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News Mood harassment: sighing at the workplace


Unswerving cyclist
14 Mar 2002
Did work get you down? Try to catch yourself before letting the stress out with a sigh—it could be considered "mood harassment" by those around you.

Unintentional sighing has been described as "mood harassment" and "power harassment" on social media in Japan and is considered a "beam of negativity." Workers and workplaces should be mindful of their behaviour and consider how it affects others, aiming for a more positive and supportive environment.

How should workers and workplaces respond? Mainichi asked an expert dealing with workplace harassment:

According to Kaname Murasaki, who leads an association based in Osaka's Nishi Ward that helps companies with harassment-related issues, a single sigh in front of a specific individual does not fall into the category of harassment. However, even if unintentional, Murasaki contends that repeatedly sighing, along with things like face-making and lip-smacking, could be considered mood harassment, in which emotional distress is inflicted on the other person through moody facial expression, demeanour, and other nonverbal cues.

When a lousy mood permeates the workplace, it can affect the atmosphere and discourage employees from freely communicating. This carries a risk of lowered productivity and severe implications if the issues needing to be addressed are not identified. Murasaki warned, "'Perpetrators' are often unaware of their grumpy attitude and expressions. It's easy to look grim if you're concentrating, and it's good to remember that everyone can be a perpetrator."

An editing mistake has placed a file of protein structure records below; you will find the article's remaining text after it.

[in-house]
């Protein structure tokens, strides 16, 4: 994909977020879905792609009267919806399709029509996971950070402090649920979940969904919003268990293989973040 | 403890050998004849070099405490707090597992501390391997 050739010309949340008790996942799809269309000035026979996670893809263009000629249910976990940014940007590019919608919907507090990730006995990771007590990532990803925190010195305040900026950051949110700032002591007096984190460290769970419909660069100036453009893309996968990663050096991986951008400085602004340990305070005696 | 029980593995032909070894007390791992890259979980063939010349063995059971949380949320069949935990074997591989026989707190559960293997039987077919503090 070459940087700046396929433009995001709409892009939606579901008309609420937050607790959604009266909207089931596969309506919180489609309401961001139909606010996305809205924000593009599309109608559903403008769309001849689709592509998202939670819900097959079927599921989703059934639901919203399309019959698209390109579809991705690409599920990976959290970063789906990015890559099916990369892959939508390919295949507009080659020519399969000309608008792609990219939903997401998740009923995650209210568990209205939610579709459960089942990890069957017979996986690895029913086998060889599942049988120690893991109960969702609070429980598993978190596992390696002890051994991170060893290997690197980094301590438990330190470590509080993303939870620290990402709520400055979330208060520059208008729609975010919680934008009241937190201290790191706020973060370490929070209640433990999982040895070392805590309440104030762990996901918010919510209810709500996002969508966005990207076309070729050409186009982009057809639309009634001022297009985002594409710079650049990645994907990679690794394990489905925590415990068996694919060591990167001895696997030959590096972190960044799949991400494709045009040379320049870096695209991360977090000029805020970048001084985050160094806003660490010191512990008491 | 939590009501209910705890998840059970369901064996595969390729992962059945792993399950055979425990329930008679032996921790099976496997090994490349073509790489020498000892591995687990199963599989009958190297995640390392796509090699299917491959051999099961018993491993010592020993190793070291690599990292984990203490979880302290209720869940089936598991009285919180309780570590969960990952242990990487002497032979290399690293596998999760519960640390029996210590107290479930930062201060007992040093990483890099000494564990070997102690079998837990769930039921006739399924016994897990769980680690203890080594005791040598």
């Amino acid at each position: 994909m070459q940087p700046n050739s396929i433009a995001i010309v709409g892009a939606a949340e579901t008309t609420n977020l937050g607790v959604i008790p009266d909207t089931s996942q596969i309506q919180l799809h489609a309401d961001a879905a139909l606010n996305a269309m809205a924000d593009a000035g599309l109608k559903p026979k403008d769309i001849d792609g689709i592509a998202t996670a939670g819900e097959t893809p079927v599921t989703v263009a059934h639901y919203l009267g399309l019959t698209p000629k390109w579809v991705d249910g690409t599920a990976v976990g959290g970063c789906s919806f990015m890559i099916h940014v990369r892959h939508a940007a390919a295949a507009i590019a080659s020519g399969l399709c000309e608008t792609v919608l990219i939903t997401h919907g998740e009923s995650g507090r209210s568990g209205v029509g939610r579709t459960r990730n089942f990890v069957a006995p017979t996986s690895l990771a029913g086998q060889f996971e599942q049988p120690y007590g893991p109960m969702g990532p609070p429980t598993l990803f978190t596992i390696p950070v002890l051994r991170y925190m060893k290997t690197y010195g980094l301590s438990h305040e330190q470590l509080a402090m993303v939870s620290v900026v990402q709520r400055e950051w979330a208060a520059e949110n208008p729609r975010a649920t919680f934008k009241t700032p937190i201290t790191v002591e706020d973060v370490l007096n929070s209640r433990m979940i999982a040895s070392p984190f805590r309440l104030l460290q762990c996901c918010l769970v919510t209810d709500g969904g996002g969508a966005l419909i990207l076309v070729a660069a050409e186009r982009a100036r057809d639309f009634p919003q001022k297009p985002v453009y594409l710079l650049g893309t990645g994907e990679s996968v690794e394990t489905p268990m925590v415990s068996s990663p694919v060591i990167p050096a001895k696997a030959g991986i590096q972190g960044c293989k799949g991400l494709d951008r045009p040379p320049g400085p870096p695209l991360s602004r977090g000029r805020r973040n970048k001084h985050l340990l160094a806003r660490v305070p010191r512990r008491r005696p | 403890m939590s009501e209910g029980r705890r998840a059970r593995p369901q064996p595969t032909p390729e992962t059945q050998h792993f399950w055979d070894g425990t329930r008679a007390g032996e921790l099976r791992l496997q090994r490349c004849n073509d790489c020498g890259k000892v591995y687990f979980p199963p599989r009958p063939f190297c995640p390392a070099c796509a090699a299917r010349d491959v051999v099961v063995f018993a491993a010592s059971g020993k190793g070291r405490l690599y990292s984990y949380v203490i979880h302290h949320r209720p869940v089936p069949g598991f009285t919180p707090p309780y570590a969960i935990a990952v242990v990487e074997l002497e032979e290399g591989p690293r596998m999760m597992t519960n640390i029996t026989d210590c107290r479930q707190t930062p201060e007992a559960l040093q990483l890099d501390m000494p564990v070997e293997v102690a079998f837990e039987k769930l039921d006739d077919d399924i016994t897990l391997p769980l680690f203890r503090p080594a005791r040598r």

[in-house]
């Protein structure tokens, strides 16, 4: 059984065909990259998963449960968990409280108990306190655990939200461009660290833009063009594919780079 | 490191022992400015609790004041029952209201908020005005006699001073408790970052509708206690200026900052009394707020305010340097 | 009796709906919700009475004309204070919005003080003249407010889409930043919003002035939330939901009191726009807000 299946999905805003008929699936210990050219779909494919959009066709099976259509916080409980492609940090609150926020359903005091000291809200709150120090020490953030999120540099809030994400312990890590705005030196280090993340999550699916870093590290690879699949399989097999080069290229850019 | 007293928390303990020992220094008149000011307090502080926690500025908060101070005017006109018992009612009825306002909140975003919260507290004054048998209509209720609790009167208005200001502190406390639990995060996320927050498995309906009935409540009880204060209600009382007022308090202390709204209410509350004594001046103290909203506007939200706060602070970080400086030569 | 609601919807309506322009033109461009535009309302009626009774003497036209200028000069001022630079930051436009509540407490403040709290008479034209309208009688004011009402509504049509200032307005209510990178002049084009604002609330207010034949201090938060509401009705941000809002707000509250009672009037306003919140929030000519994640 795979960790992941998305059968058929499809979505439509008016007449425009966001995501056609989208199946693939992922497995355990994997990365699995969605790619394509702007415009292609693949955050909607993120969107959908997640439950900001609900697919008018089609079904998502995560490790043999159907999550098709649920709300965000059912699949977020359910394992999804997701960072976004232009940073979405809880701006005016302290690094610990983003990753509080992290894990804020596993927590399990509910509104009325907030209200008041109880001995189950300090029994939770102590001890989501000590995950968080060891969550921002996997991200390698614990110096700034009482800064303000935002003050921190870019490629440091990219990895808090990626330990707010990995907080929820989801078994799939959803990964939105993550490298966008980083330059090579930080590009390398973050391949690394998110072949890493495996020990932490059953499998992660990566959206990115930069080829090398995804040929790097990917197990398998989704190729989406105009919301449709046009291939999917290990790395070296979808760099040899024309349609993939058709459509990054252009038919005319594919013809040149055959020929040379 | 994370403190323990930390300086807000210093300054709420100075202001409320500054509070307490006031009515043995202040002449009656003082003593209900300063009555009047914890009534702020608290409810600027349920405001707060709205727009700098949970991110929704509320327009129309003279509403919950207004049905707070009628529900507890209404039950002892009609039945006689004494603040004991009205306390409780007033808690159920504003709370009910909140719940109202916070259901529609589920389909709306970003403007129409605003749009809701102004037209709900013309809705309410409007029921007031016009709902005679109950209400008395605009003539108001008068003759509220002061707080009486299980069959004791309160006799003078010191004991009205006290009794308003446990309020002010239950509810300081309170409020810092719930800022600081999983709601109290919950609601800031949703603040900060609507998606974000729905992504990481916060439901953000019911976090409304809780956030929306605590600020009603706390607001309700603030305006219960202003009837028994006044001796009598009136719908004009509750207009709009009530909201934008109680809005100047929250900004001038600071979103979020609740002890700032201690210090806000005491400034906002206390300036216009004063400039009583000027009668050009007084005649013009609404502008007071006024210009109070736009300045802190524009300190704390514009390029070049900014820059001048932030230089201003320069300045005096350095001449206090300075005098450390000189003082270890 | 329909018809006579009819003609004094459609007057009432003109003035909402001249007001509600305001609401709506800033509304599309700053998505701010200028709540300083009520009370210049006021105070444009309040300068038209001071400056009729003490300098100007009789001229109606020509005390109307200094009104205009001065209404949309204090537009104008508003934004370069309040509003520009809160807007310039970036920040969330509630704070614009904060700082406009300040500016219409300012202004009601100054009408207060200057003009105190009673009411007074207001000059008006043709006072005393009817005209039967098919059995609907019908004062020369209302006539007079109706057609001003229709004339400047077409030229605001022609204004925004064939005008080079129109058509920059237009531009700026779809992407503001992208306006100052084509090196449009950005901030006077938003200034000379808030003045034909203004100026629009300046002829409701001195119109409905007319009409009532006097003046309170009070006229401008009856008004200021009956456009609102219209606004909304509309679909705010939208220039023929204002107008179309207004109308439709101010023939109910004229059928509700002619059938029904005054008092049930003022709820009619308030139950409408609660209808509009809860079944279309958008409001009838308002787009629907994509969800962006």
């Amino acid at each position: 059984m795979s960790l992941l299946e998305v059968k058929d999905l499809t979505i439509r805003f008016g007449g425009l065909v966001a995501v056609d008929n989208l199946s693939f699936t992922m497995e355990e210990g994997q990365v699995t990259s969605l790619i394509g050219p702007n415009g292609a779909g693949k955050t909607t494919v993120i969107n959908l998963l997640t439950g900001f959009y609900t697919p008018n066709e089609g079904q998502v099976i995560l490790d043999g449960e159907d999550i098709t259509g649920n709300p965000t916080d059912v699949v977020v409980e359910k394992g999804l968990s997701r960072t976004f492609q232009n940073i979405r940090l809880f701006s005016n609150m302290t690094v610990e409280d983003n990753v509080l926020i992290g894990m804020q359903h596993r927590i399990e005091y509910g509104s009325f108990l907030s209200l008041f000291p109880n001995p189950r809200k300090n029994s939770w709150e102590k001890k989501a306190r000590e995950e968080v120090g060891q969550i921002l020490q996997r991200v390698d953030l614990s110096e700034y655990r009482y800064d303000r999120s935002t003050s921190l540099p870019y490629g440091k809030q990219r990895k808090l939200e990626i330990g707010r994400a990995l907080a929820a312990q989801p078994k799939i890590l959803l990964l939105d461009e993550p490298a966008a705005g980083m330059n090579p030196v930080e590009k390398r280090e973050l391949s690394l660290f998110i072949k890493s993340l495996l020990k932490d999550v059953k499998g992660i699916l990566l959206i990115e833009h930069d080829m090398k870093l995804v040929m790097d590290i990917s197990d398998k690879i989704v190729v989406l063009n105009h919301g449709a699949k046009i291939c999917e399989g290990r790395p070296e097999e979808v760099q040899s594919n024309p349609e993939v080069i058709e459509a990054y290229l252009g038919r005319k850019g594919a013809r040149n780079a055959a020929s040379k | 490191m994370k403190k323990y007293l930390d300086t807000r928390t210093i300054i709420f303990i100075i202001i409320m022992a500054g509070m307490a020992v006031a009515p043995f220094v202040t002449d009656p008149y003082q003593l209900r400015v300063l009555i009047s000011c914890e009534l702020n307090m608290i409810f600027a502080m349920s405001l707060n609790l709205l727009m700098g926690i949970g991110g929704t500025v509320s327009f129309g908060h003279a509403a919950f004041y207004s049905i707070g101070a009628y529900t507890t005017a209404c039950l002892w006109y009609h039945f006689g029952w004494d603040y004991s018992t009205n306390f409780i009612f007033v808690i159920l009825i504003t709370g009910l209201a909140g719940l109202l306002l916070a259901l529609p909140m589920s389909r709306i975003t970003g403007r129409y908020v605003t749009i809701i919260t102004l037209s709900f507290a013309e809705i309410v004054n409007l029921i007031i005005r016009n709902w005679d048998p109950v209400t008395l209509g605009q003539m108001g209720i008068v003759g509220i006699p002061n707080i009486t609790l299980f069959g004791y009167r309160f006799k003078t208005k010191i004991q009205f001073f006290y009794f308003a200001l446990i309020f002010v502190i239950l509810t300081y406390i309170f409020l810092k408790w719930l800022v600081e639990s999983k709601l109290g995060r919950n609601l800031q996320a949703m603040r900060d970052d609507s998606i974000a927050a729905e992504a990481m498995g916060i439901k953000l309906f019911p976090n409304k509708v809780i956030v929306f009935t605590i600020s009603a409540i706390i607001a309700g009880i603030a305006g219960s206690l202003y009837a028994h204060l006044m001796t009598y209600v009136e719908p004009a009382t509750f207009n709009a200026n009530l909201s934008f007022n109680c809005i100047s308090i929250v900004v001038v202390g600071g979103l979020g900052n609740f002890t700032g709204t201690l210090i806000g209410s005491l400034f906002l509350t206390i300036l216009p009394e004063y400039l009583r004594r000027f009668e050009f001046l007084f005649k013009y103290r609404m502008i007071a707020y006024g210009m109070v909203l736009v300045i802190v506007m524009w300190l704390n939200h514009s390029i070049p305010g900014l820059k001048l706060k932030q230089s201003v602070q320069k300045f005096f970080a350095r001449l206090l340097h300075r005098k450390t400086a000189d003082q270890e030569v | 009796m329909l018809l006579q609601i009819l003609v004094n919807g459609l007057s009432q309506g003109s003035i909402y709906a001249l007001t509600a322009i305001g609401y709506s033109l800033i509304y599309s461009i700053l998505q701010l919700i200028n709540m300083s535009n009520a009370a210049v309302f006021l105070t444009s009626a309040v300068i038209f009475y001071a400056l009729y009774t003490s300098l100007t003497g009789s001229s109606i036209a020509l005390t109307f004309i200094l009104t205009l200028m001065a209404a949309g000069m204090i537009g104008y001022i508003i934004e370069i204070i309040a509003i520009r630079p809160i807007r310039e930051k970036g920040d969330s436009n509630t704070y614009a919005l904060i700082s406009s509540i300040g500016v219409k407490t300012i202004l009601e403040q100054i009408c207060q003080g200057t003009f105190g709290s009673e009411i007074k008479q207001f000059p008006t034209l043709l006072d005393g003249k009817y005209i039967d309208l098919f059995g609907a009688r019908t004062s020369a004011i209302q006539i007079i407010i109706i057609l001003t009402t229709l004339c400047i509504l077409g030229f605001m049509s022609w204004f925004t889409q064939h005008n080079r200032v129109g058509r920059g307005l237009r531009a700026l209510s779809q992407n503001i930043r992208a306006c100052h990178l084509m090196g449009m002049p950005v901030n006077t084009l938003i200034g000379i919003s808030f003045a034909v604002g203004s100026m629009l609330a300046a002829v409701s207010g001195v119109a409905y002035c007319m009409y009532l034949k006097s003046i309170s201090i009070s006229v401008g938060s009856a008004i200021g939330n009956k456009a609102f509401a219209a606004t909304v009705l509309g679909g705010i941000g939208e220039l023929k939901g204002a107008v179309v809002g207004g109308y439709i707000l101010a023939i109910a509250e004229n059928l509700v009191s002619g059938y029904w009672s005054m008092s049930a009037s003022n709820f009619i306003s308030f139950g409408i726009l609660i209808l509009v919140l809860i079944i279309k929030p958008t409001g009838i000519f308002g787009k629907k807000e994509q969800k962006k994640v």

While the national government does not define the concept of mood harassment, and nor is the behaviour legally regulated, Murasaki said that consultations have been on the rise. With the advancement of strategies to deal with power harassment and other issues, workplace communication has been dampened compared to the past, making it challenging for workers to warn each other. "As built-up fatigue and frustration unconsciously find their way into a person's facial expressions and attitudes, others take them as a new form of harassment," Murasaki conjectured.

As an adamant sigher, I believe in its stress-relieving effects. 😮‍💨

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